The power of sporting achievement, the multiplatform coverage and the creative cultural content on offer as a result of London staging the Olympic Games this year, in some respects makes the 2014 Commonwealth Games here in Glasgow an extremely hard act to follow. But, building and learning from the success of the Olympics and Paralympics in 2012 is exactly what we here in Scotland are going to do to deliver the most fantastic Commonwealth Games.  

As Editor, Commonwealth Games in BBC Scotland, I’ve been working on our Commonwealth ambitions and negotiations for the past 18 months, collaborating with colleagues right across the BBC on the Torch Relay, Music Nation, Apprenticeships Scheme, and the multiplatform delivery of brilliant sport, which our audiences have loved.  

It’s been an incredible experience so far. And, over the coming weeks and months I hope to share with you some of the stories and developments behind the scenes. Here’s a recent one… 

I was asked over a year ago by the Organising Committee for the Commonwealth Games if I would be interested in running a UK wide BBC competition to design the 2014 mascot. It seemed like a great idea, and a fantastic opportunity for the winner, not least the prize of tickets to the Opening Ceremony!

But, this was to be a far from straightforward process. The word ‘competition’ can strike fear at the very heart of many a hardy BBC exec, and if you add into that mix a children’s’ competition, external collaboration, confidentiality, all the editorial challenges those elements rightly demand, plus a launch event where surprising the winner is a key part of what you hope to achieve – you can begin to feel quite queasy!

Such a project demanded me working with some great teams across the BBC, and taking advice from all the relevant parties, we put the competition in place, launching it on BBC Radio Scotland’s MacAulay and Co and CBBC’s Blue Peter last year, and on the 20th September 2012 revealing both the winner and her design - Clyde the Thistleman - to the world at Pacific Quay in Glasgow. 

Winning mascot designer 12 year old Beth Gilmour was fantastic. Her family was rightly proud of her achievements. The look of sheer joy on Beth’s face when she visited Pacific Quay and saw for the first time the incredible work the designers had done in bringing her drawing to life made it a wonderful experience for us. 

There is an assumption that such projects are straightforward to run. The journey was considerable however. For example, Beth really didn’t know anything about her winning the competition until Blue Peter’s Barney surprised her at home with a camera crew in tow. That in itself meant we needed to get confidentiality agreements signed by all (and yes, her parents too!) so that the design of the Commonwealth Games mascot could remain a secret for several months while the designers worked their magic.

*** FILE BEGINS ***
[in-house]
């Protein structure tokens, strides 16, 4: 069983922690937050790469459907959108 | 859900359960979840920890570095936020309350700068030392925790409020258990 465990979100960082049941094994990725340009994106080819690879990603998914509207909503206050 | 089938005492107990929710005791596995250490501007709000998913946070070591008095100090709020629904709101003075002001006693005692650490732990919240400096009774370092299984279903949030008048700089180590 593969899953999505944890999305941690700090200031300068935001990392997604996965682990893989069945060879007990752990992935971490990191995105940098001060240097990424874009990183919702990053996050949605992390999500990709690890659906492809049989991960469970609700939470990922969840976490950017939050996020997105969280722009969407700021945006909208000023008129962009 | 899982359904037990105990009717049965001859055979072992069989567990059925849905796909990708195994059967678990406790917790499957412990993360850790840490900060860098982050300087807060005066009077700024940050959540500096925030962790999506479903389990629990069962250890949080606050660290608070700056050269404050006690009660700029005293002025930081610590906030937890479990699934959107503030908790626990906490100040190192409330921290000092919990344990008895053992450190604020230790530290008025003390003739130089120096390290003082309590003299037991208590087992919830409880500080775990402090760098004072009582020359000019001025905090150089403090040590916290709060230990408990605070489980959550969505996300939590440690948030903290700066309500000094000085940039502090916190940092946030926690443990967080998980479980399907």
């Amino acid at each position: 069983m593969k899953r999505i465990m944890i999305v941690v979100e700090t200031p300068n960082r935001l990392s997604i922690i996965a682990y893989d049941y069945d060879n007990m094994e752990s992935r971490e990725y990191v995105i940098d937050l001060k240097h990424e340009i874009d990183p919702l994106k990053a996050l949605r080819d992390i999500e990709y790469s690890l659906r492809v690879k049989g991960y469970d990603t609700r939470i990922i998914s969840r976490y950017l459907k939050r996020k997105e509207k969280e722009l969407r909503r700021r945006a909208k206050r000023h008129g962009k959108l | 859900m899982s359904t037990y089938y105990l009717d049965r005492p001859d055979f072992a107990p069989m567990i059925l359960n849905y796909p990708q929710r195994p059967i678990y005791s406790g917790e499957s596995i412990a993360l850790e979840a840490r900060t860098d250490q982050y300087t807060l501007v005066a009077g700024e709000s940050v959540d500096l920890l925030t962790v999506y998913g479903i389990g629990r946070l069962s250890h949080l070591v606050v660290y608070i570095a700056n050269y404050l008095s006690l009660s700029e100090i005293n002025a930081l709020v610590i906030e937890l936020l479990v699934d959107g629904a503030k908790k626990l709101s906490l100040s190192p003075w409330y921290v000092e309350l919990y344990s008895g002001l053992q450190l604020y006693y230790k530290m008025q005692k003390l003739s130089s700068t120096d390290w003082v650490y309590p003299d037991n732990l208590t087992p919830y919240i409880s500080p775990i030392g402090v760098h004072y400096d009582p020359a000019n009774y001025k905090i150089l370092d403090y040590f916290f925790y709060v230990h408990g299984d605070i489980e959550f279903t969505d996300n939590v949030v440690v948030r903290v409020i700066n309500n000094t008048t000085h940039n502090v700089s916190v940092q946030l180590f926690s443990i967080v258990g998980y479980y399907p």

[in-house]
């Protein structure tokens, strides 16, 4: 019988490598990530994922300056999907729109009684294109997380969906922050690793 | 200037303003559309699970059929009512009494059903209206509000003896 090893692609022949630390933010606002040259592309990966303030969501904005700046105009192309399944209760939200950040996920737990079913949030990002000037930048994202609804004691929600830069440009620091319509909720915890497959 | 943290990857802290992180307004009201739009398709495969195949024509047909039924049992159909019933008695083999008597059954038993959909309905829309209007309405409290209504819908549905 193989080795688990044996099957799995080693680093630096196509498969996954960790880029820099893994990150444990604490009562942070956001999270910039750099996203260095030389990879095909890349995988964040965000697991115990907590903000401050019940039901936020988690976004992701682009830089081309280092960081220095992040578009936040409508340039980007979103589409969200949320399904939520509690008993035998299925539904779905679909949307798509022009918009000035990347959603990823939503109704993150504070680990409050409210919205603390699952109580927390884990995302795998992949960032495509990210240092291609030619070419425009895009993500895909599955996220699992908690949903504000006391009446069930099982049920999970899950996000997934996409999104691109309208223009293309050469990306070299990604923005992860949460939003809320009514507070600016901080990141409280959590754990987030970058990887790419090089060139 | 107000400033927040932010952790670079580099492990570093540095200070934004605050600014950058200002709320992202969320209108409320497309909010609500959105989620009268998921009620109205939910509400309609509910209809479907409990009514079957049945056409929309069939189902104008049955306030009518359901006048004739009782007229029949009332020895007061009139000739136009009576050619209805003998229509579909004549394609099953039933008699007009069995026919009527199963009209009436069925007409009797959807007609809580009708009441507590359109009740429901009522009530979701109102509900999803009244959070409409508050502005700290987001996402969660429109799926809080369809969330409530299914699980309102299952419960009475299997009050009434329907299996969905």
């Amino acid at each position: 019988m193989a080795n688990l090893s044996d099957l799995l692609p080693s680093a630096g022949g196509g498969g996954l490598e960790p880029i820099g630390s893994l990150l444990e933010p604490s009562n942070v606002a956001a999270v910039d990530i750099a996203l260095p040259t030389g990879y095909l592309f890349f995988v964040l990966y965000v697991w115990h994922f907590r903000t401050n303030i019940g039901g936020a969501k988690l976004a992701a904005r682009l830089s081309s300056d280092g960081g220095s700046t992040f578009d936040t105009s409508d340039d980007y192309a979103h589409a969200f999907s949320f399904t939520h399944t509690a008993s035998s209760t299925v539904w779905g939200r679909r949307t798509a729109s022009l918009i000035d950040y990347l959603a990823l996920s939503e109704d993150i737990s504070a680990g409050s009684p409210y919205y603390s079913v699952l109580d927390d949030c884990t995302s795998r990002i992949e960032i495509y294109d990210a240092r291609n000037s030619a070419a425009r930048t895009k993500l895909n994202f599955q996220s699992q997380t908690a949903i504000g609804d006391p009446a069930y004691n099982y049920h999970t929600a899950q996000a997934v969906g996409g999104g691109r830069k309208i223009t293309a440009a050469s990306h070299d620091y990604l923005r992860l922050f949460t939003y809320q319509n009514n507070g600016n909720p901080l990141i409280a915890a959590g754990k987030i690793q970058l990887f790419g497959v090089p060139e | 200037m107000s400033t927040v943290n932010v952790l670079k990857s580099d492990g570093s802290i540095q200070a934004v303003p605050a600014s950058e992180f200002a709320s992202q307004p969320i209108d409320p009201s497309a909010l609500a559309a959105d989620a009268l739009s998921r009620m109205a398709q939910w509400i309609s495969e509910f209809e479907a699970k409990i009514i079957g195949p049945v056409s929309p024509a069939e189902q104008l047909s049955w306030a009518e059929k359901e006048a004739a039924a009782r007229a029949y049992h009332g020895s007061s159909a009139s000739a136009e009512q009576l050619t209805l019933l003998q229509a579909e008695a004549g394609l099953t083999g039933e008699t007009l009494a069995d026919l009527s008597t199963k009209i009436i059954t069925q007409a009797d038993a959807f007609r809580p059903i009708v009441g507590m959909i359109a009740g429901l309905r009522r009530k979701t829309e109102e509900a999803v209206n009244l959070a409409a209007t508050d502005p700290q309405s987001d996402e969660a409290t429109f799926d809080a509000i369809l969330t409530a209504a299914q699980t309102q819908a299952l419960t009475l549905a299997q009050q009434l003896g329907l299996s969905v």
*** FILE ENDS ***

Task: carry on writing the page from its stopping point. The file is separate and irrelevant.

My personal experience of this part of the Commonwealth Games does inevitably focus on BBC Scotland.  But importantly, the Commonwealth Games is not a Glasgow, or Scotland event, it is a UK and global event. Collaborations are already happening across the BBC and with our external partners to deliver the sport, cultural and learning proposition for the Games. The structures are starting to come together, the BBC is the UK domestic rights holder for the Games similar to the Olympics; our ambitions are the same - to deliver brilliant sports coverage for our audience, our challenges are bold, ambitious and exciting.  Coverage of the Queens Baton Relay across all 71 countries, the Cultural Festival ambitions and the question of how we reflect a modern Commonwealth across all our genres will be at the heart of our programming. 

One final note for this post. One of our 2012 apprentices has secured employment with us working on the transition of the Olympic Dreams and World Class projects to deliver the Commonwealth vision. I watched her enthusiasm as she handled a virtual global debate through the World Class site on what the children of the Commonwealth thought about our recently revealed mascot. She had the same look that Beth had when she saw the mascot come to life! That energy, excitement and inspiration which we all experienced during the Olympics is what we need to build on. Through our key themes of sport, youth, innovation and culture we will tell the stories of the triumphs, trials and surprises of the 71 countries and the new stars of the 20th Commonwealth Games in Glasgow 2014. 

The Commonwealth Games is a big project for BBC Scotland now underway. It will be hugely exciting for us and I look forward to sharing with you the developments and the collaborations we will make on the road to Glasgow. 

Sharon Mair is Editor, Commonwealth Games, BBC Scotland

 

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